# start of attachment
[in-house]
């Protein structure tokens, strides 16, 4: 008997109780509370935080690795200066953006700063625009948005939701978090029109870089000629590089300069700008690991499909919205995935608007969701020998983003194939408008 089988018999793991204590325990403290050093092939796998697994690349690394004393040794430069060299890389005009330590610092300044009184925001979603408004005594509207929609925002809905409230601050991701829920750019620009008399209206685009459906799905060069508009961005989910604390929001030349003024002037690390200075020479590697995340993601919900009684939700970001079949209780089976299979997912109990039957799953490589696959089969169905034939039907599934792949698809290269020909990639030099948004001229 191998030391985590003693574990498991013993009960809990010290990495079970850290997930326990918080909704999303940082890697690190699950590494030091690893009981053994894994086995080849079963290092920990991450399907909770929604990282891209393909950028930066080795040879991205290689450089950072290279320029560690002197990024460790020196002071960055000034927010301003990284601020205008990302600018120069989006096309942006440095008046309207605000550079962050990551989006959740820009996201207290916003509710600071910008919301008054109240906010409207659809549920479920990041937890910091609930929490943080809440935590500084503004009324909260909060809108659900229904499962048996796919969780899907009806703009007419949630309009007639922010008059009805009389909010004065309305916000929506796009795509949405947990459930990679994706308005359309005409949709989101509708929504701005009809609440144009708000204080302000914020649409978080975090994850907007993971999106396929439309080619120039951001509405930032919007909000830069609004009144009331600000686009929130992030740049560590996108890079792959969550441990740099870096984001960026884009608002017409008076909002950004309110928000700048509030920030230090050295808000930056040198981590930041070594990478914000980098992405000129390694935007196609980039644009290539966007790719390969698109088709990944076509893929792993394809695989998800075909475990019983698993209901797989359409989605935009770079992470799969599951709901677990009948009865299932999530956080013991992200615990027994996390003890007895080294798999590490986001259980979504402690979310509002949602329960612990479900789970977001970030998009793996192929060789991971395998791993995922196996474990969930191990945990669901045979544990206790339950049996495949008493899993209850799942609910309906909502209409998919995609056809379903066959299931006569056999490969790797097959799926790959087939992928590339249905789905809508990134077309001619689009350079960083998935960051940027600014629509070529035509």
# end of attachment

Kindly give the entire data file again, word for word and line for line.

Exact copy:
[in-house]
């Protein structure tokens, strides 16, 4: 008997109780509370935080690795200066953006700063625009948005939701978090029109870089000629590089300069700008690991499909919205995935608007969701020998983003194939408008 089988018999793991204590325990403290050093092939796998697994690349690394004393040794430069060299890389005009330590610092300044009184925001979603408004005594509207929609925002809905409230601050991701829920750019620009008399209206685009459906799905060069508009961005989910604390929001030349003024002037690390200075020479590697995340993601919900009684939700970001079949209780089976299979997912109990039957799953490589696959089969169905034939039907599934792949698809290269020909990639030099948004001229 191998030391985590003693574990498991013993009960809990010290990495079970850290997930326990918080909704999303940082890697690190699950590494030091690893009981053994894994086995080849079963290092920990991450399907909770929604990282891209393909950028930066080795040879991205290689450089950072290279320029560690002197990024460790020196002071960055000034927010301003990284601020205008990302600018120069989006096309942006440095008046309207605000550079962050990551989006959740820009996201207290916003509710600071910008919301008054109240906010409207659809549920479920990041937890910091609930929490943080809440935590500084503004009324909260909060809108659900229904499962048996796919969780899907009806703009007419949630309009007639922010008059009805009389909010004065309305916000929506796009795509949405947990459930990679994706308005359309005409949709989101509708929504701005009809609440144009708000204080302000914020649409978080975090994850907007993971999106396929439309080619120039951001509405930032919007909000830069609004009144009331600000686009929130992030740049560590996108890079792959969550441990740099870096984001960026884009608002017409008076909002950004309110928000700048509030920030230090050295808000930056040198981590930041070594990478914000980098992405000129390694935007196609980039644009290539966007790719390969698109088709990944076509893929792993394809695989998800075909475990019983698993209901797989359409989605935009770079992470799969599951709901677990009948009865299932999530956080013991992200615990027994996390003890007895080294798999590490986001259980979504402690979310509002949602329960612990479900789970977001970030998009793996192929060789991971395998791993995922196996474990969930191990945990669901045979544990206790339950049996495949008493899993209850799942609910309906909502209409998919995609056809379903066959299931006569056999490969790797097959799926790959087939992928590339249905789905809508990134077309001619689009350079960083998935960051940027600014629509070529035509």